The Jewish Businessman Wielding Turkey’s Soft Power on the World's TV Screens

The life story of Izzet Pinto, the man who turned Turkish telenovelas into a global empire, could compete with any of the shows he sells

Izzet Pinto. His birth name was Israel Pinto, but as has been the Jewish custom for generations in various diasporas, his parents also gave him a non-Jewish name, Izzet.
Izzet Pinto. His birth name was Israel Pinto, but as has been the Jewish custom for generations in various diasporas, his parents also gave him a non-Jewish name.Credit: cem kiralim
Headshot of Haaretz columnist and literary supplement editor Benny Ziffer, who is artistic director of the poetry festival to be held in Metula.
Benny Ziffer
Headshot of Haaretz columnist and literary supplement editor Benny Ziffer, who is artistic director of the poetry festival to be held in Metula.
Benny Ziffer

Stella Molinas Trevez believes in reincarnation. She even wrote about it in an autobiography that was published in Turkey and was very successful. The name of the book is “I’m 44 Years Old But My Son is 53.”

Stella is also the “cousin Stella” of Izzet Pinto, a 43-year-old Turkish Jewish businessman who leads what is perhaps his country’s most successful export industry today – the television drama series. Indeed, if news of “The Bride of Istanbul” and “Muhteşem Yüzyl” (“The Magnificent Century”) has reached the remotest villages of South America or Eastern Europe, and Israel, credit for that belongs to him and the distribution company Global Agency of which he is CEO. It is thanks to him that Turkey has become an export giant in the TV content industry, second only to the United States. And all that began with Pinto’s cousin Stella and her strong belief in reincarnation.

“The story begins in 1989, when Stella was working in Istanbul and teaching bridge,” says Pinto in an interview that was scheduled to take place in Istanbul, but after the pandemic closed the skies took the form of virtual replacements – a week of conversations on Zoom, over the phone, on WhatsApp and by email, with me in Israel.

“Strange things started to happen in the house where she lived with her mother and her children. Objects disappeared for no reason. There was a terrible plague of insects. When human excrement appeared one day in the middle of the living room carpet, the family decided to turn to a local medium. The solutions he suggested didn’t help. The buffet collapsed. A bouquet of lilies appeared out of nowhere,” Pinto tells me.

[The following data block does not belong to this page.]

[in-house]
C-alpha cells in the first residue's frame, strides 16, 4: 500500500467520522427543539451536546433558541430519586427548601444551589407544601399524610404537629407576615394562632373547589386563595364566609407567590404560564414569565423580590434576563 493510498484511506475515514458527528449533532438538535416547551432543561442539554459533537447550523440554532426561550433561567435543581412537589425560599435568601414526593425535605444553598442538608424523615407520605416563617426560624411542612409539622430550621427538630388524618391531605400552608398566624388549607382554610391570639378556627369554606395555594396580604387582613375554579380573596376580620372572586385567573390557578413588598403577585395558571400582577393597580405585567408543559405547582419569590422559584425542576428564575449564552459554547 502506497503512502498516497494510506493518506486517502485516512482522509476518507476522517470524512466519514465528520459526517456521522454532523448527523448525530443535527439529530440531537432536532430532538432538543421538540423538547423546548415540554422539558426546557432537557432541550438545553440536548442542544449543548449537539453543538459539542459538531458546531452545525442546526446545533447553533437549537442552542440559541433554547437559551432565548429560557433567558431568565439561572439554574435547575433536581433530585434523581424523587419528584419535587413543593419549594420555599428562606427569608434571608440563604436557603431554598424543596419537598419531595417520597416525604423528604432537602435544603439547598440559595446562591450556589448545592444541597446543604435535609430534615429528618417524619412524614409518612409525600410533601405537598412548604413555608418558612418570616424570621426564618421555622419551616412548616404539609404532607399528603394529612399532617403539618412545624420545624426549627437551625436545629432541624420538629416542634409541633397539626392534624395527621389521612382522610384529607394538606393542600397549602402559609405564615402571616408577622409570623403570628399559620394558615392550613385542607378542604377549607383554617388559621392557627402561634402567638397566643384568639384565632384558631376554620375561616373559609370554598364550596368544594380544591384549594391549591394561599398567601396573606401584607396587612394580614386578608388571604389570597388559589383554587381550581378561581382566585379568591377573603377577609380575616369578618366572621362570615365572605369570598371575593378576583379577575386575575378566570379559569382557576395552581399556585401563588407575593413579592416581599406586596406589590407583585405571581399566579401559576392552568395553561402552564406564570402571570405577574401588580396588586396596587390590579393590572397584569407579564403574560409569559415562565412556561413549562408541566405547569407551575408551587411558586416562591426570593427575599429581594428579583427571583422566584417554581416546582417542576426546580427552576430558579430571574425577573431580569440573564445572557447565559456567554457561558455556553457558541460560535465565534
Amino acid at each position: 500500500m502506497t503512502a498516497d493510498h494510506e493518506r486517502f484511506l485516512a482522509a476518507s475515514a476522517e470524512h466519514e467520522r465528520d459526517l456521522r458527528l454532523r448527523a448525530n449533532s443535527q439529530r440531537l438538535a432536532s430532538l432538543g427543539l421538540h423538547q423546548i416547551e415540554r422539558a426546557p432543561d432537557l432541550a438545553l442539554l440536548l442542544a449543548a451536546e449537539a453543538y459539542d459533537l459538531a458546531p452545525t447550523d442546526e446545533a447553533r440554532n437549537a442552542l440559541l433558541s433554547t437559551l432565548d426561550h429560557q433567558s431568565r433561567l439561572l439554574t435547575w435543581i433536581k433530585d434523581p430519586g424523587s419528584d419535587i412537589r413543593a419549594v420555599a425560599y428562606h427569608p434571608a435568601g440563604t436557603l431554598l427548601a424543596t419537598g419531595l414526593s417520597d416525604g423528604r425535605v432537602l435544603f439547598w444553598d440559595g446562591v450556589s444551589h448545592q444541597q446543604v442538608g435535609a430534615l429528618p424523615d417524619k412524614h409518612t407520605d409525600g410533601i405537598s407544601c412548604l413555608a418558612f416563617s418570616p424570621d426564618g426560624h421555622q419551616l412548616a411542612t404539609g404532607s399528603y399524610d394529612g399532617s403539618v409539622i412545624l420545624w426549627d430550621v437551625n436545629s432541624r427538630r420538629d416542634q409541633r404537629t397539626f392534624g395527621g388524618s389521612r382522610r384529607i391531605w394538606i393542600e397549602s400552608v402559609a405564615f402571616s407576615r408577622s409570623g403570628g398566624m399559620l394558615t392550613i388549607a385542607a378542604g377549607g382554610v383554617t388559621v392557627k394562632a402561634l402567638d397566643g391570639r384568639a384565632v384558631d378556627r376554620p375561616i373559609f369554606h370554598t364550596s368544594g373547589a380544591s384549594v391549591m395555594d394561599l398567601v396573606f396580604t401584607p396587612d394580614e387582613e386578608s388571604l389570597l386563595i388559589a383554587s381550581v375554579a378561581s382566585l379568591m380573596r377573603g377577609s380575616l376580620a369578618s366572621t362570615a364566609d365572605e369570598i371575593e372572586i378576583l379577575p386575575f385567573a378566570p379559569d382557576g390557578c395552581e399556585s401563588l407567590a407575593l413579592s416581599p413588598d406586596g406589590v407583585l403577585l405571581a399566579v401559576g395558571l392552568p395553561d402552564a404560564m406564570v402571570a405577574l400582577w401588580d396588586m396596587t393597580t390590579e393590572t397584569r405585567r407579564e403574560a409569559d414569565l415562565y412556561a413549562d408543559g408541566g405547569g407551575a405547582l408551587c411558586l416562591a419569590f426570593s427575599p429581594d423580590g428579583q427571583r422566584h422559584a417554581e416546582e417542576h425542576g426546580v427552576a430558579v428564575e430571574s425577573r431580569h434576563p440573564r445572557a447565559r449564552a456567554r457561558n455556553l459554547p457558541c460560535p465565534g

Stella Molinas Trevez, also known as 'Cousin Stella.'Credit: jessica trevez

“They summoned an Israeli medium named Ari to help them. He brought about a temporary lull in the mysterious phenomena, but nine months later fear returned to the house, when in a peculiar manner the key to the bathroom migrated from the inside to the outside of the door and Stella was locked in. Her children, Jessica and Jeffrey, complained that someone was trying to strangle them in their sleep.

“Stella traveled to Israel to consult again with Ari, the medium, who referred her to a rabbi who ordered her to affix mezuzahs in all the rooms of the house, and declared that all the phenomena the family had experienced were the result of events that took place in her previous life,” Pinto continues. “Stella consulted a medium again, this time in France, who specialized in something called an ‘astral journey.’ Something that’s not like hypnosis because she felt she was awake, but had lost her ability to move. The medium asked: ‘Where are you now?’ Stella replied: ‘In France.’ What year is it? ‘1950.’ ‘What’s your name?’ ‘Martine.’ ‘How old are you?’ ’I am 30 years old.’

“Stella discovered that Martine was married to a French government official and had a child with him, and when the child was 3 years old she fell in love with another man and divorced her husband. Her husband later sent a hit man who murdered her. All that happened in 2000. Stella returned home to Turkey in the hope that if she wrote a book about her experience, it would help her to find her son from her previous life and the man she had loved.”

Stella wrote “I’m 44 Years Old But My Son is 53.” Izzet read the book, and told her they had to distribute it outside Turkey too. He offered to be her literary agent, and that was the start of his career as a distributor.

“I searched on Google and found a book fair in this genre in New York,” he tells me. “I sold it to a publisher in Taiwan. It turned out that this was the first Turkish book ever translated into Chinese, and it became a best seller. Then came the translation in Portuguese. I had connections with Thailand and they translated it there too. It was my first success in this business.”